In terms of emissions, which is a separate issue, all Civics sold nationwide are rated Ultra Low Emissions Vehicles (ULEV) — except the Civic Si and the Hybrid. The Si is a Tier-2 Low Emissions Vehicle (LEV-2), and the Hybrid is an Advanced-Technology Partial Zero Emissions Vehicle (AT-PZEV), clean enough to earn its manufacturer credits toward the zero-emissions requirement. The Honda Civic GX, which runs on compressed natural gas, will return next year. It, too, is almost certain to be rated AT-PZEV.

The Hybrid’s Integrated Motor Assist drivetrain achieves the efficiency boost by means of many improvements: The electric motor/generator is the same size and weight but is itself more efficient and generates more torque. More energy is recaptured because a computer now controls conventional and regenerative braking (which charges the battery pack). IMA now can shut off all of the 1.3-liter engine’s four cylinders and cruise under electric motor power alone in some circumstances. Because the motor is attached to the crankshaft, the engine never stops turning when the car is in motion, as it does in the Ford and Toyota hybrids, but it can shut off the fuel supply and valves, which has a similar effect. Honda says the decrease in friction means more energy goes to the motor/generator, which helps increase electricity generation by 170 percent over the 2005.

There’s still a noticeable momentary hesitation when accelerating from a stop, and the brakes are a bit shy of feeling like a regular car’s — especially as one nears a complete stop. Otherwise, the Hybrid is eminently drivable and peppy enough to satisfy most drivers.

The conventional models have improved, with less engine noise and a welcome additional gear in the automatic transmission. The greatest upgrade is in the Honda Civic Si, which I never cared for because its low-rev torque was always lacking. Now the torque comes on sooner so quick launches don’t require you to rev the engine to an rpm that hurts your teeth. (See the pop-up graph.)

I spent about 15 minutes flinging the Civic Si around a slick new racetrack outside of Chicago called the Autobahn Country Club, where the acceleration, braking and steering handling meshed well. Civic purists decried the 2001 switch to MacPherson struts from a double-wishbone front suspension design. The latter is theoretically superior, and it makes aftermarket modifications simpler and typically more affordable. Apart from the design argument, the previous-generation Honda Civic models simply didn’t have the handling prowess of the Ford Focus or Mazda’s Mazda3.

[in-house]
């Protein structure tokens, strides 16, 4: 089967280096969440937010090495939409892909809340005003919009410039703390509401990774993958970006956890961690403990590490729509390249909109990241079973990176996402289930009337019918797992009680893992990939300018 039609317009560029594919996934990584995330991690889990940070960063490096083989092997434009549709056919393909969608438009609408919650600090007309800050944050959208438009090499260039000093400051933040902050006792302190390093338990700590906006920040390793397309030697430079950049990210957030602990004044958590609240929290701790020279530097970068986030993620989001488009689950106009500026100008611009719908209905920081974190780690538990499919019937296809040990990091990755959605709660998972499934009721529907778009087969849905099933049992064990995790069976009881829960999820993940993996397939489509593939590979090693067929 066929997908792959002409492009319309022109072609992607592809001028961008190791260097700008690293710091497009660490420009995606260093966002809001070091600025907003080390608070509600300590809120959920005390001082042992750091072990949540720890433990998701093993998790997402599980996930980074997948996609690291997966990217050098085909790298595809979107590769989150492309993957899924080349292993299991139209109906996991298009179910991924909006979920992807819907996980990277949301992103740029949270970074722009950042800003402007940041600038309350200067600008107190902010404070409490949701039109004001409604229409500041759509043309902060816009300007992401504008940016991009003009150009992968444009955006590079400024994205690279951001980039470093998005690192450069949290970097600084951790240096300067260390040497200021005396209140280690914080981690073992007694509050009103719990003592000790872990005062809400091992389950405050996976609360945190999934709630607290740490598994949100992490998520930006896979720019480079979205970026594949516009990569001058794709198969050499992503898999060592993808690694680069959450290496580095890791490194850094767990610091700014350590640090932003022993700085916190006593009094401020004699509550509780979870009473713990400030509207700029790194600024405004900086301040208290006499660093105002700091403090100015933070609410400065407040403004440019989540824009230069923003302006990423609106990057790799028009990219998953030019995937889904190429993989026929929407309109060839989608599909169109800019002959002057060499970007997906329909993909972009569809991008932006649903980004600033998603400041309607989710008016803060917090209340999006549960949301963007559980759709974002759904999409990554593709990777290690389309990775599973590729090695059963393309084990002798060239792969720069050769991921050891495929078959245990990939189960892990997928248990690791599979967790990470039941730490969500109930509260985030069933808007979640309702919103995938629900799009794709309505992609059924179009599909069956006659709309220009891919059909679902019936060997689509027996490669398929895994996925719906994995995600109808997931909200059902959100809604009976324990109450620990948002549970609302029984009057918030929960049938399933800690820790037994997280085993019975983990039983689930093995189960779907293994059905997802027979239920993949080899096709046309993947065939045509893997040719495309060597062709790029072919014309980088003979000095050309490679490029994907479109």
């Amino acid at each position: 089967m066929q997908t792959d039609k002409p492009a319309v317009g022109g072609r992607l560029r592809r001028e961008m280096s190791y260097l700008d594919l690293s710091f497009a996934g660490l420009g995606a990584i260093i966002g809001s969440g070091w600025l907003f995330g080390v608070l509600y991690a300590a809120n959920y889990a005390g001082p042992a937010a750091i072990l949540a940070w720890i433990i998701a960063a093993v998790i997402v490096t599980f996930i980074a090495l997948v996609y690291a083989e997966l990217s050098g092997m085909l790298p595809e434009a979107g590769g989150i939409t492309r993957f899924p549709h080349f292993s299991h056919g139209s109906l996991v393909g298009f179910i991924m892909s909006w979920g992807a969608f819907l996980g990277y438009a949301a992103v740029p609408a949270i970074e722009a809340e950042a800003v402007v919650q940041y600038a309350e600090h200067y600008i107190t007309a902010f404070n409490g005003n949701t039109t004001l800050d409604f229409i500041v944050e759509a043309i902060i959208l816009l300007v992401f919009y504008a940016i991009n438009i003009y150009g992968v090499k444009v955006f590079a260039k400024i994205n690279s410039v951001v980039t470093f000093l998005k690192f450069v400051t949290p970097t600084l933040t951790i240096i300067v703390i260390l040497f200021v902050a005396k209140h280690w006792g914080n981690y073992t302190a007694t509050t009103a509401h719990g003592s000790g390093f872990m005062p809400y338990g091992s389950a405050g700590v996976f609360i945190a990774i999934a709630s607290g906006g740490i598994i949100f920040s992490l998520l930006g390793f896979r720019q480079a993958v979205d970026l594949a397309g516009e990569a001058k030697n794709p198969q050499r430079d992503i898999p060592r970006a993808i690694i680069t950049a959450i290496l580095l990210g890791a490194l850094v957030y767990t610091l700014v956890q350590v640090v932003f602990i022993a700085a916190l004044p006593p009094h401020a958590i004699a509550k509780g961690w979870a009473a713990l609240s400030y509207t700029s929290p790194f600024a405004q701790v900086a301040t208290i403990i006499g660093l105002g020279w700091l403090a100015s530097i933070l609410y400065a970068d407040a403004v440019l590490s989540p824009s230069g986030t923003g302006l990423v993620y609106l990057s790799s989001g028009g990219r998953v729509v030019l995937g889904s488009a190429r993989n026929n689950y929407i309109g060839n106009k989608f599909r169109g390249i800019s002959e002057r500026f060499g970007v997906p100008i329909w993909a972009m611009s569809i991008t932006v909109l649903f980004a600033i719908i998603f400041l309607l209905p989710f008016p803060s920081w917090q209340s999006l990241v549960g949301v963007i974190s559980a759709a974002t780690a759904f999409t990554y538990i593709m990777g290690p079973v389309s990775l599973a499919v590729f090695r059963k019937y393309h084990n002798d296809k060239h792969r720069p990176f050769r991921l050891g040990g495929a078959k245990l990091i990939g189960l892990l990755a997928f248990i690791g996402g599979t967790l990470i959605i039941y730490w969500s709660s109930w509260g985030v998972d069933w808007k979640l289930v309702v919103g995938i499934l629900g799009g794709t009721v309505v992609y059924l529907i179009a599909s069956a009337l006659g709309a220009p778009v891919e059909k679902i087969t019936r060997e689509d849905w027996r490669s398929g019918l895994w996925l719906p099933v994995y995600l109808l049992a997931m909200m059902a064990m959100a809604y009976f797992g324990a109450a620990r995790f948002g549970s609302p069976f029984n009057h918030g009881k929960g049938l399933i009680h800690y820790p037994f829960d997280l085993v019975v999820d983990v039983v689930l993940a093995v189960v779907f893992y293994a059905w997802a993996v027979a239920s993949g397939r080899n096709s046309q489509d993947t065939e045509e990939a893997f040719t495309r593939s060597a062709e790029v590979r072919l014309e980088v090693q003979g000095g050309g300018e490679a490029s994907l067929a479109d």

The 2006’s front strut and rear multilink suspensions have been refined, and I thought they performed admirably. The ride quality, also a shortcoming in the previous generation, is better — still firm but better controlled over rough pavement.

The Honda Civic has long been a car that has felt more expensive than it is. The 2006 furthers this with a higher-quality, quieter interior. A jack-style seat-height adjustment and standard tilt/telescoping steering wheel are an ergonomics bonus. The backseat still has a perfectly flat floor and is usable by adults, though Honda specs show a minor decrease in the sedan’s front-seat headroom and an increase in the backseat. Front-seat legroom stays the same, while the backseat has lost 1.4 inches in the sedan. The 2006 coupe is down 1 inch of headroom in front (or -1.3 with a moonroof) and 0.3 inch in the back (or -0.7 inch with a moonroof). As is typical of coupes, this one’s backseat is less accommodating for taller passengers.

The 2006 Honda Civic is more than competitive, with a nicer interior than the Mazda3; more refinement than the front-wheel-drive competition, like the Chevrolet Cobalt, Ford Focus and Toyota Corolla; and better fuel economy — as a model line — than all.